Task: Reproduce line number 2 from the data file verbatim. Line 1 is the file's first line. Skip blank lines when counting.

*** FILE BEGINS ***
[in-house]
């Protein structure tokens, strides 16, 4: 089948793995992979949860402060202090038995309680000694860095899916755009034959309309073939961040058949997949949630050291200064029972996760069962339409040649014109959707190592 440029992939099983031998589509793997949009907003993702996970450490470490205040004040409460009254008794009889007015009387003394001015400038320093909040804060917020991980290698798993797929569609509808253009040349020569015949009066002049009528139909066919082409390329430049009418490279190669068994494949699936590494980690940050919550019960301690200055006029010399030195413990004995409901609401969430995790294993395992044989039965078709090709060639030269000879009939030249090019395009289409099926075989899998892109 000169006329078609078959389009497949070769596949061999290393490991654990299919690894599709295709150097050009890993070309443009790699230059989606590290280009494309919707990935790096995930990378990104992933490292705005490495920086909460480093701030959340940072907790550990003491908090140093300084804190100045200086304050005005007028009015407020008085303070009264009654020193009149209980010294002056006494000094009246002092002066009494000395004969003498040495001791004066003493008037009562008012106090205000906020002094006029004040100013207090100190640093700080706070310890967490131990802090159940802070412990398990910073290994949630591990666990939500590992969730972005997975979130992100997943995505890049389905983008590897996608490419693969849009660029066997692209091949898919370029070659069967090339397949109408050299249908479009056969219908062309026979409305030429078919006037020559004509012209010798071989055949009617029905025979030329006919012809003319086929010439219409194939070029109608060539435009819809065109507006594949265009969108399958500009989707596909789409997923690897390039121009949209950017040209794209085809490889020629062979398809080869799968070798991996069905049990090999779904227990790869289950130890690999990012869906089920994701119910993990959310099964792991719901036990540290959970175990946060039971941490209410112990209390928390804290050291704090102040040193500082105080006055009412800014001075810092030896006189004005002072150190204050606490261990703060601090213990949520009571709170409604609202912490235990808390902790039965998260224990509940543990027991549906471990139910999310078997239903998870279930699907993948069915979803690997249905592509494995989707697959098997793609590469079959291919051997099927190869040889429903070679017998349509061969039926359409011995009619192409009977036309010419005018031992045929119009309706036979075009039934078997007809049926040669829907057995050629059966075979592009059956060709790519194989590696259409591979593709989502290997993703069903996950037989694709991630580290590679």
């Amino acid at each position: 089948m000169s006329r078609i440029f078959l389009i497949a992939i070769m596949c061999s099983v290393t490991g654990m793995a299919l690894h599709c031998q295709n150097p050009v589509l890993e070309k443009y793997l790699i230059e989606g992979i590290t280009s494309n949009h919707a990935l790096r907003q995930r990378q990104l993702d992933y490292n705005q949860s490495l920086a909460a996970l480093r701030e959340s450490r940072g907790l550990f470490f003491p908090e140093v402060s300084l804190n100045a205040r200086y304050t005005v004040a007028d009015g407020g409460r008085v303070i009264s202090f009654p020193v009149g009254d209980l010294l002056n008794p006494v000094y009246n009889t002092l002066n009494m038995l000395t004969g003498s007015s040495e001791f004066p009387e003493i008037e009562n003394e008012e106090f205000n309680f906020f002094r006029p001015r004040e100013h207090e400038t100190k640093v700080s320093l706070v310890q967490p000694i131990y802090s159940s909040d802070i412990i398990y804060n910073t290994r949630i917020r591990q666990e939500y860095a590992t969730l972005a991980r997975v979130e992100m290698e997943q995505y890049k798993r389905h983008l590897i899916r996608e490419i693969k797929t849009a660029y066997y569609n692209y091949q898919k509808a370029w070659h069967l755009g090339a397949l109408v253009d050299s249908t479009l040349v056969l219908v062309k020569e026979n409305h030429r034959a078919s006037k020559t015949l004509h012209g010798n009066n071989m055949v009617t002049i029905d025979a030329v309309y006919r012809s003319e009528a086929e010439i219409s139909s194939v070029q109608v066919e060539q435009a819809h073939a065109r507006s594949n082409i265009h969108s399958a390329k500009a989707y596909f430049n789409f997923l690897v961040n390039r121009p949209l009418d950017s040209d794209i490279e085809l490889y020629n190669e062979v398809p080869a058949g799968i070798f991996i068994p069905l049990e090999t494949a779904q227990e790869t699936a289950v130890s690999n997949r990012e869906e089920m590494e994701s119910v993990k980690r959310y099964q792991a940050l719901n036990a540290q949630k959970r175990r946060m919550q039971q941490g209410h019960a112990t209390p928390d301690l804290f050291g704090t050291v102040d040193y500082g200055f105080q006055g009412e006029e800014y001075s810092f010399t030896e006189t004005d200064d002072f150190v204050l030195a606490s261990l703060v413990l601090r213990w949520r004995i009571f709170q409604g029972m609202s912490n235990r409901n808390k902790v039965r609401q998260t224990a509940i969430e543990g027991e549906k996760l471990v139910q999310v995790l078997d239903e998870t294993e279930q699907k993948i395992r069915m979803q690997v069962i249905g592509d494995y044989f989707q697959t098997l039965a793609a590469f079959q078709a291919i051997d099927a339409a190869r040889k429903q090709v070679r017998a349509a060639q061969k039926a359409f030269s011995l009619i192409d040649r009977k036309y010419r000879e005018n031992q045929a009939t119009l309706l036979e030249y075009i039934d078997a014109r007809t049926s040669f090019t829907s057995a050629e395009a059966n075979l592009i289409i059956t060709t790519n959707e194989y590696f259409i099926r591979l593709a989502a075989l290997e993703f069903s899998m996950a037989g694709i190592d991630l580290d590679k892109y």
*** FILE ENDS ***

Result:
């Protein structure tokens, strides 16, 4: 089948793995992979949860402060202090038995309680000694860095899916755009034959309309073939961040058949997949949630050291200064029972996760069962339409040649014109959707190592 440029992939099983031998589509793997949009907003993702996970450490470490205040004040409460009254008794009889007015009387003394001015400038320093909040804060917020991980290698798993797929569609509808253009040349020569015949009066002049009528139909066919082409390329430049009418490279190669068994494949699936590494980690940050919550019960301690200055006029010399030195413990004995409901609401969430995790294993395992044989039965078709090709060639030269000879009939030249090019395009289409099926075989899998892109 000169006329078609078959389009497949070769596949061999290393490991654990299919690894599709295709150097050009890993070309443009790699230059989606590290280009494309919707990935790096995930990378990104992933490292705005490495920086909460480093701030959340940072907790550990003491908090140093300084804190100045200086304050005005007028009015407020008085303070009264009654020193009149209980010294002056006494000094009246002092002066009494000395004969003498040495001791004066003493008037009562008012106090205000906020002094006029004040100013207090100190640093700080706070310890967490131990802090159940802070412990398990910073290994949630591990666990939500590992969730972005997975979130992100997943995505890049389905983008590897996608490419693969849009660029066997692209091949898919370029070659069967090339397949109408050299249908479009056969219908062309026979409305030429078919006037020559004509012209010798071989055949009617029905025979030329006919012809003319086929010439219409194939070029109608060539435009819809065109507006594949265009969108399958500009989707596909789409997923690897390039121009949209950017040209794209085809490889020629062979398809080869799968070798991996069905049990090999779904227990790869289950130890690999990012869906089920994701119910993990959310099964792991719901036990540290959970175990946060039971941490209410112990209390928390804290050291704090102040040193500082105080006055009412800014001075810092030896006189004005002072150190204050606490261990703060601090213990949520009571709170409604609202912490235990808390902790039965998260224990509940543990027991549906471990139910999310078997239903998870279930699907993948069915979803690997249905592509494995989707697959098997793609590469079959291919051997099927190869040889429903070679017998349509061969039926359409011995009619192409009977036309010419005018031992045929119009309706036979075009039934078997007809049926040669829907057995050629059966075979592009059956060709790519194989590696259409591979593709989502290997993703069903996950037989694709991630580290590679």